On Monday 13th June 2022, The Death Penalty Project’s latest op-ed was published in Kenya’s The Star. Written by our co-executive director Parvais Jabbar, Professor Carolyn Hoyle of the University of Oxford, and Samson Omondi Assistant Director at Kenya National Commission on Human Rights (KNCHR).
- A common argument used by retentionist governments is that the public favours retention.
- Our research in Kenya and elsewhere has shown that far from the strong public support assumed by retentionist governments, there is, in fact, little appetite for the death penalty.
In July 1987, Hezekiah Ochuka and Pancras Oteyo Okumu were hanged at Kamiti Maximum Security Prison in Nairobi for their role in the 1982 coup d’état attempting to overthrow President Daniel arap Moi. Their deaths were the last to be conducted by the State and almost 35 years have passed since the gallows shut.
Kenya is now abolitionist de facto, a state that has not carried out an execution for more than 10 years. Yet death sentences continue to be imposed, with at least 600 individuals currently on death row after thousands were commuted to life imprisonment over the last 15 years.
Over the past two decades there have been calls for abolition from politicians; none have been successful despite government frequently stating its commitment to reviewing capital punishment.
Elsewhere in Africa the pace of change has been rapid. In the last month alone two African states, Zambia and Central African Republic, have announced intentions to abolish. In Zimbabwe too, the President has consistently made clear his wish for capital punishment to come to an end describing it as a flagrant violation of the right to life and human dignity.
If confirmed, these countries will follow Sierra Leone, which abolished in 2021, and Chad in 2020. Only 27 per cent of countries in the African Union are now considered retentionist, compared to 61 per cent in 1996, and only four countries—Botswana, Egypt, South Sudan and Somalia—carried out executions in 2021. Today, only a quarter of countries worldwide are considered retentionist.
A common argument used by retentionist governments is that the public favours retention. Kenyan leaders too have often voiced concern that the public is not ready for abolition and stated such change can only be obtained once a public consensus has been reached. Yet, to date, evidence guiding this penal policy has been weak.
To investigate whether Kenyans do indeed strongly favour retention, we undertook a nuanced survey of the public and interviewed opinion formers (those considered influential in shaping the nation’s views) to test the government’s claim of a strong appetite for capital punishment. The report and findings will be launched in Nairobi on June 14.
While in the abstract, 51 per cent of people supported the death penalty, only 32 per cent were ‘strongly’ in favour. This tiny majority was neither overwhelmingly strong, nor sustained. And when provided with examples of realistic cases or mitigating factors, support declined dramatically to only 25 per cent. In contrast, Kenya’s opinion formers were resolutely against the death penalty, with 90 per cent favouring abolition.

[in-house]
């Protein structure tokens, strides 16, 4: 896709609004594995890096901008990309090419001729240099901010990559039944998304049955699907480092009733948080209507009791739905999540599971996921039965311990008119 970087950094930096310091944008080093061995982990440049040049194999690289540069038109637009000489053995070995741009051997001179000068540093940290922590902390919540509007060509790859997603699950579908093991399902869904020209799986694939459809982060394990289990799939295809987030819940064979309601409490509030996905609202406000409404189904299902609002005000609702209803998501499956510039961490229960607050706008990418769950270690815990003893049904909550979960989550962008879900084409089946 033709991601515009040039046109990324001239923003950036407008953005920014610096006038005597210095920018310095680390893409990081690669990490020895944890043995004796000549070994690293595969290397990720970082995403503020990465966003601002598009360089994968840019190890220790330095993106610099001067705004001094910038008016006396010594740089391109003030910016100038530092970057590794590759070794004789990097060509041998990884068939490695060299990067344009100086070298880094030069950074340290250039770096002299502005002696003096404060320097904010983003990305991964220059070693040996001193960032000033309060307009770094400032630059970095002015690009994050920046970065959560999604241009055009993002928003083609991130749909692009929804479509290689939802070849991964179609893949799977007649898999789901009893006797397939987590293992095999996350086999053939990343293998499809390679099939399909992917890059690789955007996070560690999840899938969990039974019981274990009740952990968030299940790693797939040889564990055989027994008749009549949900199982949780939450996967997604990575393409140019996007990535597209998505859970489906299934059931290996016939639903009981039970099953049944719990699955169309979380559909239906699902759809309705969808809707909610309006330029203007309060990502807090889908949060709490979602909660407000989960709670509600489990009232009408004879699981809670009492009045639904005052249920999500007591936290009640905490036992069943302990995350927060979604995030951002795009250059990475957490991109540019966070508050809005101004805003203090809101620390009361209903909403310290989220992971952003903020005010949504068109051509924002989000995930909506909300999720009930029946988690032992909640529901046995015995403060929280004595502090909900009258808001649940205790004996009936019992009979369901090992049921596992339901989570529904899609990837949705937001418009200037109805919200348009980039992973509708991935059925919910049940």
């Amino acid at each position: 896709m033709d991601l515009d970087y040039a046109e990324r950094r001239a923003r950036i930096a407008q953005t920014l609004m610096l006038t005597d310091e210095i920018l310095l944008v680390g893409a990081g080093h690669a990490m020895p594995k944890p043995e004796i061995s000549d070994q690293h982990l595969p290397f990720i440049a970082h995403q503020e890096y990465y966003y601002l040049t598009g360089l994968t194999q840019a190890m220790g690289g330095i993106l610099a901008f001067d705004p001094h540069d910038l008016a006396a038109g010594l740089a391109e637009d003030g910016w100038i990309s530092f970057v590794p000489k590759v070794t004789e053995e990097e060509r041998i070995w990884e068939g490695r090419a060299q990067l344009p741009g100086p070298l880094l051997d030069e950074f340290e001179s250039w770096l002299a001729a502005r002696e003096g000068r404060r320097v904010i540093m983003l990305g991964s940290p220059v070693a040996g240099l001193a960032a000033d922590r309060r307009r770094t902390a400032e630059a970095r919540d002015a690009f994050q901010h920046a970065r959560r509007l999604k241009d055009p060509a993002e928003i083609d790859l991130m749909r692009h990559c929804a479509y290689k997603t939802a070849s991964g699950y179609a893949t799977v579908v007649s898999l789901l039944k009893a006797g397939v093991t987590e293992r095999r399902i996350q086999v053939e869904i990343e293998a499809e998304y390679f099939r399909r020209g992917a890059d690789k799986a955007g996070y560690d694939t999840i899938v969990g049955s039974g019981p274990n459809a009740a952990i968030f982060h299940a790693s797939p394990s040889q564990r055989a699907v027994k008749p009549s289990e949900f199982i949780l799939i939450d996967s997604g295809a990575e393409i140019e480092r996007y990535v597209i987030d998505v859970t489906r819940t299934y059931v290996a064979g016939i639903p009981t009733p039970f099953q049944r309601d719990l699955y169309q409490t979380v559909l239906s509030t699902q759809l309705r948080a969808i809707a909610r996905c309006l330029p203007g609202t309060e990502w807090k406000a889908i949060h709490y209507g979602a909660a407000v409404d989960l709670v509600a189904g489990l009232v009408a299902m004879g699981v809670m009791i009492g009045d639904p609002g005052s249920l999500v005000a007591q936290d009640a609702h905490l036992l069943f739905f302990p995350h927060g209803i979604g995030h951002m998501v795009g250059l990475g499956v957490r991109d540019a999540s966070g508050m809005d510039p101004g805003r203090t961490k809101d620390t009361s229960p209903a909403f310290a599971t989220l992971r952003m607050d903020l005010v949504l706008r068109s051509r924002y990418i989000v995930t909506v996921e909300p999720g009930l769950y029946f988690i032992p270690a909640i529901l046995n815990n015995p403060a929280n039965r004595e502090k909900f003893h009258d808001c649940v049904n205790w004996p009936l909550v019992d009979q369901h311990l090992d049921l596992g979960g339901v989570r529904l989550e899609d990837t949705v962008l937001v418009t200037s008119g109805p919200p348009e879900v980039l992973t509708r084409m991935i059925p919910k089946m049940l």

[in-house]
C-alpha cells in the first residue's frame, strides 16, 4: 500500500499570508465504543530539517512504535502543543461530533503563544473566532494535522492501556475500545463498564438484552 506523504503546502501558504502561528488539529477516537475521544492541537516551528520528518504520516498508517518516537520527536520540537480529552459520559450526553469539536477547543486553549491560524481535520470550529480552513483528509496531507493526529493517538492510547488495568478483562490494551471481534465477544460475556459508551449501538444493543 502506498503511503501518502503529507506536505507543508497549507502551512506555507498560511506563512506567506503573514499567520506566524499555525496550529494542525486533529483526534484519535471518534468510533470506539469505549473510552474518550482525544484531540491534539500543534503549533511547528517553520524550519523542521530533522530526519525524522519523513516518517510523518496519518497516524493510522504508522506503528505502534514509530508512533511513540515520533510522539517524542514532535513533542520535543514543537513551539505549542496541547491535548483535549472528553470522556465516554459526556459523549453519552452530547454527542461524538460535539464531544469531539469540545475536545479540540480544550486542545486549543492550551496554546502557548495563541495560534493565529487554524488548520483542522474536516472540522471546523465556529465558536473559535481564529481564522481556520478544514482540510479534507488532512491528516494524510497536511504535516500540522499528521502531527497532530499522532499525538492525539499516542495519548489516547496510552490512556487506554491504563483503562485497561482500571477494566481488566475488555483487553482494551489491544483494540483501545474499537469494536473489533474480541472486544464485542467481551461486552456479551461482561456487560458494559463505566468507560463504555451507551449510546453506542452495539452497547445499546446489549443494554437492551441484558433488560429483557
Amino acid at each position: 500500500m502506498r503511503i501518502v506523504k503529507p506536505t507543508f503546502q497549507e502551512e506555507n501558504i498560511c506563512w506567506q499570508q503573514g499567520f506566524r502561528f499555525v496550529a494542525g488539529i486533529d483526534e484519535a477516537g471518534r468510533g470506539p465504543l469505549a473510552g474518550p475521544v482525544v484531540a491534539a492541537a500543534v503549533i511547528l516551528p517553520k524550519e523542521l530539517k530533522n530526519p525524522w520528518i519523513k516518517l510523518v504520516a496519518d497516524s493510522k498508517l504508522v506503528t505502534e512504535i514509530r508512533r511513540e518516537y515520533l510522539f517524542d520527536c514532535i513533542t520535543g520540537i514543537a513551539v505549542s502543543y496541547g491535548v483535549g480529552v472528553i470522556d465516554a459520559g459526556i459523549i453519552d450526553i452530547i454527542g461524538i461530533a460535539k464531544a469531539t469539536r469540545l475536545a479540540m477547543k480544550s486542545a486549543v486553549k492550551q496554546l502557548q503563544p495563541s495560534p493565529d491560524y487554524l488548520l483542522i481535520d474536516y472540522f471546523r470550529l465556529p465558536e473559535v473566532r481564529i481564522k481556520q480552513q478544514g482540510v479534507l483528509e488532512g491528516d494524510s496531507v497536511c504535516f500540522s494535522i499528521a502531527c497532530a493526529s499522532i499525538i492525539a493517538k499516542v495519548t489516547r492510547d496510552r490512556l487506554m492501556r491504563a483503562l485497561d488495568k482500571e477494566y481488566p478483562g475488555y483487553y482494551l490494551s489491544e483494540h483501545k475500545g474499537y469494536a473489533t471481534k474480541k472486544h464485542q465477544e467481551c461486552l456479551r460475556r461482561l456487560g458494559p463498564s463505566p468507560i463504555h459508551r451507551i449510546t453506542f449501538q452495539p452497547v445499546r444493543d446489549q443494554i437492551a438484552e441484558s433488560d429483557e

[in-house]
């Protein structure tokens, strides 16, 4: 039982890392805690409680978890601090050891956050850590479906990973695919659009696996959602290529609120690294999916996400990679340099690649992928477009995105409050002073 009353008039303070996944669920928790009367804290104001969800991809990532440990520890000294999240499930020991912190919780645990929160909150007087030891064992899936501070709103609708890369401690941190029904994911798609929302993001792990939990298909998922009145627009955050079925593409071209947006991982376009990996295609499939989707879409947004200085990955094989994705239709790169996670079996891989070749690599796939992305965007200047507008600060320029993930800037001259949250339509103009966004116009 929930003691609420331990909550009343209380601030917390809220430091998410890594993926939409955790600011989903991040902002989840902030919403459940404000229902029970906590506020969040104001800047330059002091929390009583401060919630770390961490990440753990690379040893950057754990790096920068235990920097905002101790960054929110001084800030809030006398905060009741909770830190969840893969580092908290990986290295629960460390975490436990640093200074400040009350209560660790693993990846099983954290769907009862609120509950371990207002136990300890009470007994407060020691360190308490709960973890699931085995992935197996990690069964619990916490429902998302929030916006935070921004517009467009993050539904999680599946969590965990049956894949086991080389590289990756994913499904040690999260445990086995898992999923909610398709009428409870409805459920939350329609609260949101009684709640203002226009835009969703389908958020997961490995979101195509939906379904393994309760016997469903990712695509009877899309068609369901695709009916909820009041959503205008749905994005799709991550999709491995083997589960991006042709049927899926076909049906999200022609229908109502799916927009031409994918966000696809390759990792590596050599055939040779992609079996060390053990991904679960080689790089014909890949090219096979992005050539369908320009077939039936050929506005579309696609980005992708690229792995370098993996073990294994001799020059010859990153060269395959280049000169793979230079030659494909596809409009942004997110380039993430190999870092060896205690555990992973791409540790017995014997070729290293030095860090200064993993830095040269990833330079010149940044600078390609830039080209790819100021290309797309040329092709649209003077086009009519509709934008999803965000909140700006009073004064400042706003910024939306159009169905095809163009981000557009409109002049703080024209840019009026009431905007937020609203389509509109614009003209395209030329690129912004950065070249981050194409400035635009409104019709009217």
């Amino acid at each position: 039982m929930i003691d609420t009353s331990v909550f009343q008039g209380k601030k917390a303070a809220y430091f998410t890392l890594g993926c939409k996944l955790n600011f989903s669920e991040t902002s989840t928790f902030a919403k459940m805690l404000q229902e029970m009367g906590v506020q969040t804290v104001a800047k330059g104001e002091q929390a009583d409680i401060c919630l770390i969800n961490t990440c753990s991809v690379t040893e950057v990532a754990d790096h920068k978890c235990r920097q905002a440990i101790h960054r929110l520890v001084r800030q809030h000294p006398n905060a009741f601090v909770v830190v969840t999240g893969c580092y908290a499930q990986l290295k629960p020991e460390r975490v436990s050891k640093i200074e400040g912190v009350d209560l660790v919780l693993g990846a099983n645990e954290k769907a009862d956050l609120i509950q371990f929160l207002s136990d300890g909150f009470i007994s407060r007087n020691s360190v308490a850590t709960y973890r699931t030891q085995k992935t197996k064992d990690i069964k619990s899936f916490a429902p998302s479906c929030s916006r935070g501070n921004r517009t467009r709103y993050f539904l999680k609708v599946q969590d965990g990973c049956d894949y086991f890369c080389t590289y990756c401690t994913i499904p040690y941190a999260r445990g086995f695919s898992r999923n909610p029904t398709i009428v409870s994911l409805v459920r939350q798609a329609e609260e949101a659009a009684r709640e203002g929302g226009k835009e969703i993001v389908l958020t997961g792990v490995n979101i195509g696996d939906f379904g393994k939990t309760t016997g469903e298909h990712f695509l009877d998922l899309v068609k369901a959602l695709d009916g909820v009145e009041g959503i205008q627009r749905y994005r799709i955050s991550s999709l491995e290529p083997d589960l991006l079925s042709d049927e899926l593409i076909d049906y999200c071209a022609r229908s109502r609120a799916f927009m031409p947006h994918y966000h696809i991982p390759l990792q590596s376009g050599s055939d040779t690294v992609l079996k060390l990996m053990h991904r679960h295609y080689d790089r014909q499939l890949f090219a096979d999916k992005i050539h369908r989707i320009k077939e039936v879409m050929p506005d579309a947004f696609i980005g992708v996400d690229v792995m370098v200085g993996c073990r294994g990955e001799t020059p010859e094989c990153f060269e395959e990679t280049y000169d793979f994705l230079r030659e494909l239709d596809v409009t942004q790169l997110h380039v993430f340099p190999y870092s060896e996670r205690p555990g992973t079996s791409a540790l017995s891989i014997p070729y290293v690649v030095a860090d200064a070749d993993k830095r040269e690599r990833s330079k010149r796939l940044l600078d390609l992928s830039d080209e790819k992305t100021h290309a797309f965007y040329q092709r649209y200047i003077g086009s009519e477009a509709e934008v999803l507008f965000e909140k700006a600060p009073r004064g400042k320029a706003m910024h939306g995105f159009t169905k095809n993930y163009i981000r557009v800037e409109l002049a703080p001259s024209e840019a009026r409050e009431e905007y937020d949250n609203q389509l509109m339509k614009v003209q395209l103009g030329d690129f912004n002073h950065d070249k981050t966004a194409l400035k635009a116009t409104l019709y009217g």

Kenyans have little trust in the criminal justice system in preventing miscarriages of justice: 61 per cent of the public believed innocent people had been sentenced to death and almost all opinion formers believed that wrongful convictions occur regularly. These concerns were key rationales for supporting abolition.
Notwithstanding initial views, both public and opinion formers were open to abolition. More than half (59 per cent) of the public and nearly all opinion formers stated that they would accept a government policy to abolish.
Across the Commonwealth, we see countries with no cultural history of capital punishment before colonial rule retain this punishment—though most have not carried out executions for years, even decades, suggesting it has all but died out in practice. Habit and inertia may be the main reason Kenya retains the death penalty, rather than any coherent policy consideration around deterrence and public opinion.
Our research in Kenya and elsewhere has shown that far from the strong public support assumed by retentionist governments, there is, in fact, little appetite for the death penalty. We have also shown that wherever support does exist, it falls when the public has accurate information on the administration of the death penalty; in particular, on how it is unfair, unsafe, arbitrary and entirely unnecessary for reducing serious crime.
As Kenya moves towards its 36th year without an execution, we hope this new research, providing robust and reliable data, will reassure leaders that the public is open to change and Kenya’s opinion formers overwhelmingly support abolition.
Parvais Jabbar is co-executive Director of The Death Penalty Project. Carolyn Hoyle is Professor of Criminology at the University of Oxford, Director of The Death Penalty Research Unit). Samson Omondi is Assistant Director at Kenya National Commission on Human Rights
Death Penalty Project
The Death Penalty Project (DPP) is a legal action NGO based at, and supported by, London legal firm, Simons Muirhead Burton LLP. For more than three decades, the DPP has worked to protect the human rights of those facing the death penalty.